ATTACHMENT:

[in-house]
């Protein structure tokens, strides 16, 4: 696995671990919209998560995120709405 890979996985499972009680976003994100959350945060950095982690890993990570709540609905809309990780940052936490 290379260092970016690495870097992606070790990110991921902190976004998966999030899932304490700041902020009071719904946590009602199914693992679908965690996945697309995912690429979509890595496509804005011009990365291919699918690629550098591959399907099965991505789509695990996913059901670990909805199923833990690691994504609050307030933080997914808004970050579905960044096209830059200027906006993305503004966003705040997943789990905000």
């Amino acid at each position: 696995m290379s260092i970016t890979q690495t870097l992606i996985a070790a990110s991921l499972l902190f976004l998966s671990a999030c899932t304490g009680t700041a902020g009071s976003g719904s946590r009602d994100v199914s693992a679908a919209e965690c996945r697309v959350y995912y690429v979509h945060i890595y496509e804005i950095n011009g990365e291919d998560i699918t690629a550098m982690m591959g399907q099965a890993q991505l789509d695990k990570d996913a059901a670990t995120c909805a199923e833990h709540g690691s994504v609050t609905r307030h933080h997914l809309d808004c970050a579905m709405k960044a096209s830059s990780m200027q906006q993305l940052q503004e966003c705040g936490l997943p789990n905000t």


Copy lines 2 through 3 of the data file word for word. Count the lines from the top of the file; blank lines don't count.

């Protein structure tokens, strides 16, 4: 696995671990919209998560995120709405 890979996985499972009680976003994100959350945060950095982690890993990570709540609905809309990780940052936490 290379260092970016690495870097992606070790990110991921902190976004998966999030899932304490700041902020009071719904946590009602199914693992679908965690996945697309995912690429979509890595496509804005011009990365291919699918690629550098591959399907099965991505789509695990996913059901670990909805199923833990690691994504609050307030933080997914808004970050579905960044096209830059200027906006993305503004966003705040997943789990905000």
């Amino acid at each position: 696995m290379s260092i970016t890979q690495t870097l992606i996985a070790a990110s991921l499972l902190f976004l998966s671990a999030c899932t304490g009680t700041a902020g009071s976003g719904s946590r009602d994100v199914s693992a679908a919209e965690c996945r697309v959350y995912y690429v979509h945060i890595y496509e804005i950095n011009g990365e291919d998560i699918t690629a550098m982690m591959g399907q099965a890993q991505l789509d695990k990570d996913a059901a670990t995120c909805a199923e833990h709540g690691s994504v609050t609905r307030h933080h997914l809309d808004c970050a579905m709405k960044a096209s830059s990780m200027q906006q993305l940052q503004e966003c705040g936490l997943p789990n905000t």